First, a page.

Earthquakes, drought, wildfires, floods, and now a pandemic; for Californians, the risk of disaster is always present. When calamity strikes, destroyed infrastructure and disrupted supply lines—or even mere panic—can cause drastic shortages of basic goods and services. Unscrupulous merchants and contractors can capitalize on those shortages by exorbitantly raising prices. As fears over the emerging coronavirus threat grew, so did online prices. The cost of hand sanitizer and face masks on Ebay shot up over 500%. But price gouging can literally strike closer to home; immediately following California's 2017 North Bay fires, some landlords raised rents 80% or more.
Taking unfair advantage of consumers during a state of emergency—also called "price gouging"—is illegal under California law.
A state of emergency is an official declaration temporarily suspending normal governmental and constitutional procedures in response to an earthquake, flood, fire, riot, storm, drought, infestation, disease, or other natural or human-made disaster. Depending on the size of the disaster, the president, governor, or city or county governing official can make the declaration.
Once a state of emergency is declared, California Penal Code § 396 prohibits "excessive and unjustified increases" on a range of basic goods and services. Barring justification, an excessive increase is an increase of more than 10 percent above the price charged by the person in question for the same goods or services immediately before the declaration of emergency. In addition, a seller who didn't offer a particular product prior to the emergency cannot sell that product "...for more than 50% greater than..." what the product cost the seller. (Cal. Penal Code § 396.)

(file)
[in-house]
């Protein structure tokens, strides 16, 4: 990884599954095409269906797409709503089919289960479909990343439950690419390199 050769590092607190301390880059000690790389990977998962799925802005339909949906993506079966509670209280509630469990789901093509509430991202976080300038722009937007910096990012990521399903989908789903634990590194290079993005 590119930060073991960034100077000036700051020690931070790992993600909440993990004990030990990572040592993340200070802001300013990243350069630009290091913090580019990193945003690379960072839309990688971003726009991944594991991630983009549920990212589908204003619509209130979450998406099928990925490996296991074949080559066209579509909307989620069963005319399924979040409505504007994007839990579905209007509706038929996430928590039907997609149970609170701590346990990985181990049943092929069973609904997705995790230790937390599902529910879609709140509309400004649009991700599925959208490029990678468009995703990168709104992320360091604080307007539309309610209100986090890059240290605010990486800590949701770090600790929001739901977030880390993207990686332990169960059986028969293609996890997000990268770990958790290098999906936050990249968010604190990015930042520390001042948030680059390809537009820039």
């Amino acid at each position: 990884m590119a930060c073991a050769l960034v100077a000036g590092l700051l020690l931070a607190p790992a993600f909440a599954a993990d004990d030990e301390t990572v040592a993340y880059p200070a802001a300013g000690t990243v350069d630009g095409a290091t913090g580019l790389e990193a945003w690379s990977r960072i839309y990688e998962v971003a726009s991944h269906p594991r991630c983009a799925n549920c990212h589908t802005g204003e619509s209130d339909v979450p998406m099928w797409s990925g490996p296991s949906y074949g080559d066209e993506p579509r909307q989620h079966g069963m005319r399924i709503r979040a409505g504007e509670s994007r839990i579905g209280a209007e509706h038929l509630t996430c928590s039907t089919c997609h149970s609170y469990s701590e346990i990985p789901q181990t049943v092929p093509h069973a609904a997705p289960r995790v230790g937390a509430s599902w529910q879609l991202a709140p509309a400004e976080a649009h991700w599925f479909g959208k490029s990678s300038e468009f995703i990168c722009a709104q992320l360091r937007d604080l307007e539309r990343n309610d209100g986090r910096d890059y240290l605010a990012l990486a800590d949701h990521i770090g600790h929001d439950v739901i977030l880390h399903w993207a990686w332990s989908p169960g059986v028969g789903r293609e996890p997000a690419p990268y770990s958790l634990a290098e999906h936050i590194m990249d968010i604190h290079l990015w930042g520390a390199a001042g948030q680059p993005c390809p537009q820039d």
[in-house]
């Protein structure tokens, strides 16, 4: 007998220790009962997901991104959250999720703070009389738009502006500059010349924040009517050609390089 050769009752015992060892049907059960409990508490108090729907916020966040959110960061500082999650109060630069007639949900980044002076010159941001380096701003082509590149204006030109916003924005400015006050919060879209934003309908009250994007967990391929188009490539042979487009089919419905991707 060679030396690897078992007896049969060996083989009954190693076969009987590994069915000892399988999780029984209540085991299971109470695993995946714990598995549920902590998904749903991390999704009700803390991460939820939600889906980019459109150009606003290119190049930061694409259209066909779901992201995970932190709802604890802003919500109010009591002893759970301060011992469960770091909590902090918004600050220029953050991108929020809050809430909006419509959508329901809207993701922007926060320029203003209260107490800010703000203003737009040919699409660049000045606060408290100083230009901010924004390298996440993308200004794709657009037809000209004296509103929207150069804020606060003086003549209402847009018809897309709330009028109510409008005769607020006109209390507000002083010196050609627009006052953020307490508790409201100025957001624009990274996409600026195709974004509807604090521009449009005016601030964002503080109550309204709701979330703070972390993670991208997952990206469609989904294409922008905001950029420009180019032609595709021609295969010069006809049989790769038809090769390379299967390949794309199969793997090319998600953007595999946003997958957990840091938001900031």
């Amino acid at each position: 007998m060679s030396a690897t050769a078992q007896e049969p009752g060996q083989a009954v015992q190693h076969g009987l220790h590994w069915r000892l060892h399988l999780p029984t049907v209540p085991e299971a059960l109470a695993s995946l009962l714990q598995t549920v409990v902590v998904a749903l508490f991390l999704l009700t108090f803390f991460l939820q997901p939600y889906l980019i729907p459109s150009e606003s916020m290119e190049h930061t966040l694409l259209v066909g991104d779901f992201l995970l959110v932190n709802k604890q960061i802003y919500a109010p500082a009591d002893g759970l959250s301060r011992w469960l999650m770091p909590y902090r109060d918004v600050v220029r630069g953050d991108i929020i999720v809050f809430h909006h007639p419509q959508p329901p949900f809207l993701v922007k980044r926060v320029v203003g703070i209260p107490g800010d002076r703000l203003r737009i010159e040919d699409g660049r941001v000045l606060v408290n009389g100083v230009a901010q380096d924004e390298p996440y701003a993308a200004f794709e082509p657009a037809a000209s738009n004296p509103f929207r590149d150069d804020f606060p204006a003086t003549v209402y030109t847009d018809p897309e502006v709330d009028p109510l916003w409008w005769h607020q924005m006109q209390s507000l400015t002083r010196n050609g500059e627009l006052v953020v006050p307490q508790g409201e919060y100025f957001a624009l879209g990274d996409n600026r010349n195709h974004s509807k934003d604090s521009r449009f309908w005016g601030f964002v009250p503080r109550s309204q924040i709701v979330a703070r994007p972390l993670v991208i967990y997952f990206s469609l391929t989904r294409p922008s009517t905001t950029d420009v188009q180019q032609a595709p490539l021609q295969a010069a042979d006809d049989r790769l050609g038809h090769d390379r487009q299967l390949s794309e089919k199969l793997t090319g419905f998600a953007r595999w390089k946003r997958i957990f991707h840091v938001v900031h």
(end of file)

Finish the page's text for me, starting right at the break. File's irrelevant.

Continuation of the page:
Most household items that people buy for use for personal, family, or household purposes are protected under California's price gouging laws. Goods specifically listed are:
The anti-gouging law protects most services that would be essential during or after a disaster:
Emergency clean-up contractors are not the only ones who can, in certain situations, legally charge more than the general 10% increase. For others, an increase of more than 10% over pre-disaster pricing is allowed if the seller can prove the increase is a direct result of higher costs for labor, materials, or of purchasing the goods from a supplier. In other words, the seller can pass wholesaler price hikes directly along to the consumer. However, the new price can't exceed the increased wholesale price plus the seller's customary pre-emergency markup by more than 10%.
Multiple federal, state and local COVID-19 declarations have been issued to help residential and commercial tenants in response to the pandemic. Learn more in this dedicated discussion of eviction moratoriums and related protections. But in general, a landlord cannot increase rent more than 10% from the pre-emergency amount, unless the increase is directly attributable to corresponding cost increases.
A violation of California Penal Code section 396 is a misdemeanor (punishable by a fine of up to $10,000, up to a year in jail, or both). California's Attorney General and local district attorneys enforce the statute. Although an emergency declaration might cover a specific geographic area, the price gouging law applies anywhere in California where consumer demand increases as a result of that emergency.
Consumers who encounter price gouging can file a complaint with their local district attorney's office or with the Attorney General. An online form is available on the California Attorney General's website.